We have high school basketball competition in Harrisonburg County, Virginia today, and information on how to stream these games is available right here.
Follow high school basketball this season on the NFHS Network! Keep tabs on your family or alma mater and tune in!
Harrisonburg County, Virginia High School Boys Basketball Games Today
Fluvanna County High School at Harrisonburg High School
- Game Time: 5:30 PM ET on November 21
- Location: Harrisonburg, VA
- How to Stream: Watch Here
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Virginia extends contract for state’s only privately operated prison
RICHMOND, Va. — Virginia extended its contract to keep Lawrenceville Correctional Center under private management until July 2024, despite efforts by lawmakers and protests by advocacy groups.
Lawrenceville is the state’s only privately operated prison. The medium-security facility opened in 1998 and was billed as a way for the state to save money.
The GEO Group, based in Florida, has managed the prison since 2003. Its 15-year contract was set to end in 2018, but it has been extended twice.
Construction and operation costs would be lower than public prisons, said the former state corrections director in 1997, according to archived Richmond-Times Dispatch reports. The director thought the private prison would introduce “an exchange of ideas and friendly competition” to improve public and private facilities.
But in recent years the facility has been criticized for the reported understaffing, building maintenance, drug overdoses, safety issues and violent activity.
Lawrenceville is tied with Nottoway Correctional Center for the second-highest prison population in the state. The prison has 1,536 beds and houses approximately 1,260 people, according to the Virginia Department of Corrections October population report.
“The reason why it has survived so long in this particular form is probably because it allows the state to operate a facility more cheaply than many other facilities,” said Chuck Meire, deputy policy director of nonprofit civil and human rights firm JULIAN.
Privately operated prisons are “100%” less ethical and humane than state-run prisons, Meire said.
“You should never have a corporation, whose primary motive is profit, taking over the responsibility of the government to incarcerate people,” Meire said.
Democratic politicians and advocacy groups, such as the state American Civil Liberties Union and Virginia Interfaith Center for Public Policy, agree and have introduced legislation and called for change.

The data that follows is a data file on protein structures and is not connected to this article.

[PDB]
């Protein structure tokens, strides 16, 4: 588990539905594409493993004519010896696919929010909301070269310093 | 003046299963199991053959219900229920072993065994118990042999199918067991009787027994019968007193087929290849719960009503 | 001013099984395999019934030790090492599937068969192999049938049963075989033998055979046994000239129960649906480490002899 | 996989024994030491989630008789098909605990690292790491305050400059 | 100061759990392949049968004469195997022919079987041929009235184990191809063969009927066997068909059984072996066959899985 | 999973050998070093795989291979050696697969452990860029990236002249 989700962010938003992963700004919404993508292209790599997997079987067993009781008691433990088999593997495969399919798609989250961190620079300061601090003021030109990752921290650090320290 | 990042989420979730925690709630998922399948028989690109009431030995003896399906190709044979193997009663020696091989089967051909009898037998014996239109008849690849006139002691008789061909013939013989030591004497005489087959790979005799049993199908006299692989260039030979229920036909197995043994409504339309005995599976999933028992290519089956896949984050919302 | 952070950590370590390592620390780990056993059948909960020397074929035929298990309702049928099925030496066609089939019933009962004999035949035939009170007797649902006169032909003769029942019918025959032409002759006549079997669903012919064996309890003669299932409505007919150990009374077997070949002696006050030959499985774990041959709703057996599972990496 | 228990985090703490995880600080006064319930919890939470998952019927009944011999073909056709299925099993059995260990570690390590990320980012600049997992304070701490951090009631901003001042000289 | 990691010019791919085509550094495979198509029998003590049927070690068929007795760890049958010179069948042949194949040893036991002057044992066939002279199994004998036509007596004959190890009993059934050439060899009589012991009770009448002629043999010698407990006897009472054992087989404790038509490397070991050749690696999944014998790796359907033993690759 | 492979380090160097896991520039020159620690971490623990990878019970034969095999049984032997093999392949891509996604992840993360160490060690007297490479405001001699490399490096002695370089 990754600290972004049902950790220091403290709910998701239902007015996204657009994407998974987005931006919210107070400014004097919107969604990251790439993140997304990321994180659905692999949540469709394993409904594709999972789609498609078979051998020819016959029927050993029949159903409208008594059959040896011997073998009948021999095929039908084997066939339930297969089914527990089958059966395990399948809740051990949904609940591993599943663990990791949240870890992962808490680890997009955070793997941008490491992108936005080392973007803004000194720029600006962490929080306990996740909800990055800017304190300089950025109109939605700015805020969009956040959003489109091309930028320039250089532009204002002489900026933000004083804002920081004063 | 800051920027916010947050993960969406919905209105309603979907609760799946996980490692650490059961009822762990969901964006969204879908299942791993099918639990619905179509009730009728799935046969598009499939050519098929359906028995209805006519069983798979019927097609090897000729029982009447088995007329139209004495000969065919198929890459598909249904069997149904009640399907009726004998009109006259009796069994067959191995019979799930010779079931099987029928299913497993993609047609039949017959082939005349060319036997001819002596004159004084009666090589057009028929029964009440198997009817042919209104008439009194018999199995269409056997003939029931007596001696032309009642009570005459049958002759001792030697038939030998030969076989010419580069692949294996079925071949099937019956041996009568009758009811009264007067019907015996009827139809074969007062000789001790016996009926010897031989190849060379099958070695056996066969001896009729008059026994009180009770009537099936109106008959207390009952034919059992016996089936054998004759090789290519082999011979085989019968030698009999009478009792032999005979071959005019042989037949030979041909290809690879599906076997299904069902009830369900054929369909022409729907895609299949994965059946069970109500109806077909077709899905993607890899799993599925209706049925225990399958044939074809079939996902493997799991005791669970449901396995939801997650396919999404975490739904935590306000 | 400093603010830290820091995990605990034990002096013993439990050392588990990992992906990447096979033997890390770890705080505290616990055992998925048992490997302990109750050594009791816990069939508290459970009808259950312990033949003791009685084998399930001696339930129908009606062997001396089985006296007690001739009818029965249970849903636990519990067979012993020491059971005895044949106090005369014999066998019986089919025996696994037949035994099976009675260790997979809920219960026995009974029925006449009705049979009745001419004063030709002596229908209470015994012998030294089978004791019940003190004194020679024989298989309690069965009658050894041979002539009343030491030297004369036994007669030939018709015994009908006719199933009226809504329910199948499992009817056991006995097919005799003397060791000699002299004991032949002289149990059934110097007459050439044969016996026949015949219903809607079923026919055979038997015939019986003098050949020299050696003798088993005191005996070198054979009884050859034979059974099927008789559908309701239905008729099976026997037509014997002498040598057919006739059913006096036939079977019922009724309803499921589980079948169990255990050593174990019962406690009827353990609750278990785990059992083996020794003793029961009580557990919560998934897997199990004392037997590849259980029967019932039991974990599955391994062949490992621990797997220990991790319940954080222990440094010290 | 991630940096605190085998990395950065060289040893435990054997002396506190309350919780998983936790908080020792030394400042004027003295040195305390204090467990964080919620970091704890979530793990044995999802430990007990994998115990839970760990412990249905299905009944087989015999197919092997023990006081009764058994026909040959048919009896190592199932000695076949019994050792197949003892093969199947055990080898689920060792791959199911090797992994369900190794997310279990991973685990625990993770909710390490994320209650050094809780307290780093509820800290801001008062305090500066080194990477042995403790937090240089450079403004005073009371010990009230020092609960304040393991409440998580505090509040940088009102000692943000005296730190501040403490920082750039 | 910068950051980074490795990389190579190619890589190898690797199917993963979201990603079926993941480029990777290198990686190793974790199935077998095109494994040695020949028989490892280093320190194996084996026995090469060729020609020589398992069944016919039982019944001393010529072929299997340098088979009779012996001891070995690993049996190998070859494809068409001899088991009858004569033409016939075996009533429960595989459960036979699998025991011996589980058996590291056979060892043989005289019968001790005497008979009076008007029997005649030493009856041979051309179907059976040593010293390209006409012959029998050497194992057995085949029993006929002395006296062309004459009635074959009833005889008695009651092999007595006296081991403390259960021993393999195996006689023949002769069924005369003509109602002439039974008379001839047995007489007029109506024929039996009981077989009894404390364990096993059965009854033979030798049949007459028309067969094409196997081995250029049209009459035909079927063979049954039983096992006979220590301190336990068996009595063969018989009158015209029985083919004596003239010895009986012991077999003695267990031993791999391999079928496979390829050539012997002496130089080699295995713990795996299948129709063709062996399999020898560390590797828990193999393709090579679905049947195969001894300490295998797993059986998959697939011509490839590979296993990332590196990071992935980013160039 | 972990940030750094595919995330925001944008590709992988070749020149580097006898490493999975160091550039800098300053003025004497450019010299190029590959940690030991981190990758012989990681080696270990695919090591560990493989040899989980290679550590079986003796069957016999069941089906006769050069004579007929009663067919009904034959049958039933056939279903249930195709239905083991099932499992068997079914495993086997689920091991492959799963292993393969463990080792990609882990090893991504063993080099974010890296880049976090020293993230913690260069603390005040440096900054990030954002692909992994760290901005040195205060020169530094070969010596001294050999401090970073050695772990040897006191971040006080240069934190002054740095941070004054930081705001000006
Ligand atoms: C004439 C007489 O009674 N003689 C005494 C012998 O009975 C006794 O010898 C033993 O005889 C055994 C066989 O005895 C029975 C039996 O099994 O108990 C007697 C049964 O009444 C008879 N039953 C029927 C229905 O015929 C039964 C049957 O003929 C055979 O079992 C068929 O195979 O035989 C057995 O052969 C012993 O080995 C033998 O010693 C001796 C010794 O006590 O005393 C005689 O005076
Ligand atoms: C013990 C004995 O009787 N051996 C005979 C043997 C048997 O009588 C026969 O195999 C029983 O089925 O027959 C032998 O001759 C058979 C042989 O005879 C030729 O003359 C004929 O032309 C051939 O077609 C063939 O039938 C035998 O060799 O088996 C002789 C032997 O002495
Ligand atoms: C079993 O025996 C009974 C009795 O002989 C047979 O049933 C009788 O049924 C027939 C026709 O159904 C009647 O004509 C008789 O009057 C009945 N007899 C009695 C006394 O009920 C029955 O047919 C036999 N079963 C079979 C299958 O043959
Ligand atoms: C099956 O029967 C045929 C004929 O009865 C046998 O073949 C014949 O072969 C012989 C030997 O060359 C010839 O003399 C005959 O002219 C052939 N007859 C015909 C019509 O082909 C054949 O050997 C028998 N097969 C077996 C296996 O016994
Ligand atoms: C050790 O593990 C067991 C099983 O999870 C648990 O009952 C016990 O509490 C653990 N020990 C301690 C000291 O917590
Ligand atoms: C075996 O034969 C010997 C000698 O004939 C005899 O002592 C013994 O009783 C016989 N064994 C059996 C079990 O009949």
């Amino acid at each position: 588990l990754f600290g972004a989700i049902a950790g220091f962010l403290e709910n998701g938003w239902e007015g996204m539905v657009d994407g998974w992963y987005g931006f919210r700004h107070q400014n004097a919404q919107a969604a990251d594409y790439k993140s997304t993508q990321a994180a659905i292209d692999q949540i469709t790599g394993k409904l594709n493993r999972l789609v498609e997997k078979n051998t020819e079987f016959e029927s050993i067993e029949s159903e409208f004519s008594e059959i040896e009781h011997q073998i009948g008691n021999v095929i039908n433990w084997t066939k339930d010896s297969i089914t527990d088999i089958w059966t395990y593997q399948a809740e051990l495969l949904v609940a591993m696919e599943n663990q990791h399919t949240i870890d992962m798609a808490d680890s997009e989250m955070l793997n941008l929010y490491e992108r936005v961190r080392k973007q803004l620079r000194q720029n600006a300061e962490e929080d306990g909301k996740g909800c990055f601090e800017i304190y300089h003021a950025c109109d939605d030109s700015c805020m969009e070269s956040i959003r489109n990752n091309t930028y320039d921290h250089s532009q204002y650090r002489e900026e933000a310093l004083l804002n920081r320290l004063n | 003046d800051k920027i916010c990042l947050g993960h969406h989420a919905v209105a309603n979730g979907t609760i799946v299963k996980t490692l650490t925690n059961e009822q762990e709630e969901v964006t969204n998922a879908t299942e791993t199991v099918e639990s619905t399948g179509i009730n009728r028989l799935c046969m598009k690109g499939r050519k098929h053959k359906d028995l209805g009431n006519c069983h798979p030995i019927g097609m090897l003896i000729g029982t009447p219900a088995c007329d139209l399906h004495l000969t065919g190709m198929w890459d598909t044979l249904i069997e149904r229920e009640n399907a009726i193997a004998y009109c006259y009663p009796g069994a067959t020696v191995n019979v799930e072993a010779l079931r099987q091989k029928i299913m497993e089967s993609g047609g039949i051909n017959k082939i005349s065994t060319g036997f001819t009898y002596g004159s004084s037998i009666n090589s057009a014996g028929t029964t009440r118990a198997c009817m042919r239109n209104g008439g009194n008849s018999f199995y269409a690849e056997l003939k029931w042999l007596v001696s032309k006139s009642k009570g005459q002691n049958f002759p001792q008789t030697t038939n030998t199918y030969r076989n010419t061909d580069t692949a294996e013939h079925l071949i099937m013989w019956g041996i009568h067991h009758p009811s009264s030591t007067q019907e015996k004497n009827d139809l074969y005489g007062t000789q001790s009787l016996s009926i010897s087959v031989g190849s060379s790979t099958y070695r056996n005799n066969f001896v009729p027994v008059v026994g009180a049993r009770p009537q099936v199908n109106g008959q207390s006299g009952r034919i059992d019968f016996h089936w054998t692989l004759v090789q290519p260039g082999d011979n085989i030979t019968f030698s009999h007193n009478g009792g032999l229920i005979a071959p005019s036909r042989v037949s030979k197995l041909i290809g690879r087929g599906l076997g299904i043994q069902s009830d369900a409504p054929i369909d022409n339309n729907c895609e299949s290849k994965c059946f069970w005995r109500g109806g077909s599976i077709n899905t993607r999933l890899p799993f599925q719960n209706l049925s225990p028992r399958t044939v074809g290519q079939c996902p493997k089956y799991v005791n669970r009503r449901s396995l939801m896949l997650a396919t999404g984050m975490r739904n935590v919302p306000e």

Legislators in 2020 proposed folding management of the facility under the state.
VADOC looked at five comparable prisons as part of a requested study in 2020 and found the average cost of incarceration per inmate per day was $76.48. The per day cost was $51.55 at Lawrenceville.
VADOC estimated state operation would push costs up to $67.99 per day per inmate. It would cost the state $38.46 million annually to manage Lawrenceville.
That was $9.3 million more than current management under the GEO Group.
Most of the cost increase was attributed to the need for “adequate relief staffing and to address operational security needs” at Lawrenceville. The VADOC staffing plan would increase the number of correctional officers by nearly 100. Staff would also be paid more at a state rate.
The annual budget for VADOC is currently $1.5 billion.
There were 300 staff employed at Lawrenceville in 1998. The prison was promoted as a way to supply local jobs, according to archived reports.
VADOC deducted $4.3 million in contract breaches due to understaffing since 2018, according to memos obtained by Virginia Mercury. Over $600,000 of those violations were from a lack of medical staff.
VADOC would not say what it considers an adequate staffing ratio when contacted, and said to contact the GEO Group. The GEO Group did not respond to an email or phone call request by time of publication.
However, VADOC noted Lawrenceville had a 40% higher staff-to-inmate ratio than other similarly sized facilities, in its 2020 report. Lack of relief staffing was noted as a significant factor.